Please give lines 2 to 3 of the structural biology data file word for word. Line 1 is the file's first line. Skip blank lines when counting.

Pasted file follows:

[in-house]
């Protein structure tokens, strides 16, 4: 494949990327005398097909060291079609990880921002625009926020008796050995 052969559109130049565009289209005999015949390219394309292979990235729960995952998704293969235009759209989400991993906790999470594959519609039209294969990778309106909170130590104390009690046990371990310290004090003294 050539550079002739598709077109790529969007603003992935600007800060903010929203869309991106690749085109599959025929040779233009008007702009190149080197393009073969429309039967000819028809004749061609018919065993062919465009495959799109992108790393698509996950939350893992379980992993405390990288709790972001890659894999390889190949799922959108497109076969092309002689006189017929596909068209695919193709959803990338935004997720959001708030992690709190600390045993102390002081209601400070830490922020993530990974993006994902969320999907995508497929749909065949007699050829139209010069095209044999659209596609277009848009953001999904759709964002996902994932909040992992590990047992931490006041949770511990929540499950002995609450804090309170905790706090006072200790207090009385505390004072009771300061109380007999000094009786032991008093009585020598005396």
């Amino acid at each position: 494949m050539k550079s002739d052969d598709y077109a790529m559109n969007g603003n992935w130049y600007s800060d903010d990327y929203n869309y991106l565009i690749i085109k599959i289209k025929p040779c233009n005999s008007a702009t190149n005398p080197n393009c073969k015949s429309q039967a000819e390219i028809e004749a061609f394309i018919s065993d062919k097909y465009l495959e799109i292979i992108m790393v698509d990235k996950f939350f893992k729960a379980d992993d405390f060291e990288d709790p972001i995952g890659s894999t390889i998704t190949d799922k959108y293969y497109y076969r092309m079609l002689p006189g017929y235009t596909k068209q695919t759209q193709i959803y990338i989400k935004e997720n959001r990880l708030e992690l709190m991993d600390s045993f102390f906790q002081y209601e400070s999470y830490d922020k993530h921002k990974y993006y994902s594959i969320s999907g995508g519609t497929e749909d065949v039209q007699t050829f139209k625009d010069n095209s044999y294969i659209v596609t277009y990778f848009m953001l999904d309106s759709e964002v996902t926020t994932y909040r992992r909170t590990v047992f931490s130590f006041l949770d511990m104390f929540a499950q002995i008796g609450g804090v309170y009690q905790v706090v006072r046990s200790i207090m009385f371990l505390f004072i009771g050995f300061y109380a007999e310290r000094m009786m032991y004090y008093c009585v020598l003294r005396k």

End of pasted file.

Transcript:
């Protein structure tokens, strides 16, 4: 494949990327005398097909060291079609990880921002625009926020008796050995 052969559109130049565009289209005999015949390219394309292979990235729960995952998704293969235009759209989400991993906790999470594959519609039209294969990778309106909170130590104390009690046990371990310290004090003294 050539550079002739598709077109790529969007603003992935600007800060903010929203869309991106690749085109599959025929040779233009008007702009190149080197393009073969429309039967000819028809004749061609018919065993062919465009495959799109992108790393698509996950939350893992379980992993405390990288709790972001890659894999390889190949799922959108497109076969092309002689006189017929596909068209695919193709959803990338935004997720959001708030992690709190600390045993102390002081209601400070830490922020993530990974993006994902969320999907995508497929749909065949007699050829139209010069095209044999659209596609277009848009953001999904759709964002996902994932909040992992590990047992931490006041949770511990929540499950002995609450804090309170905790706090006072200790207090009385505390004072009771300061109380007999000094009786032991008093009585020598005396």
């Amino acid at each position: 494949m050539k550079s002739d052969d598709y077109a790529m559109n969007g603003n992935w130049y600007s800060d903010d990327y929203n869309y991106l565009i690749i085109k599959i289209k025929p040779c233009n005999s008007a702009t190149n005398p080197n393009c073969k015949s429309q039967a000819e390219i028809e004749a061609f394309i018919s065993d062919k097909y465009l495959e799109i292979i992108m790393v698509d990235k996950f939350f893992k729960a379980d992993d405390f060291e990288d709790p972001i995952g890659s894999t390889i998704t190949d799922k959108y293969y497109y076969r092309m079609l002689p006189g017929y235009t596909k068209q695919t759209q193709i959803y990338i989400k935004e997720n959001r990880l708030e992690l709190m991993d600390s045993f102390f906790q002081y209601e400070s999470y830490d922020k993530h921002k990974y993006y994902s594959i969320s999907g995508g519609t497929e749909d065949v039209q007699t050829f139209k625009d010069n095209s044999y294969i659209v596609t277009y990778f848009m953001l999904d309106s759709e964002v996902t926020t994932y909040r992992r909170t590990v047992f931490s130590f006041l949770d511990m104390f929540a499950q002995i008796g609450g804090v309170y009690q905790v706090v006072r046990s200790i207090m009385f371990l505390f004072i009771g050995f300061y109380a007999e310290r000094m009786m032991y004090y008093c009585v020598l003294r005396k």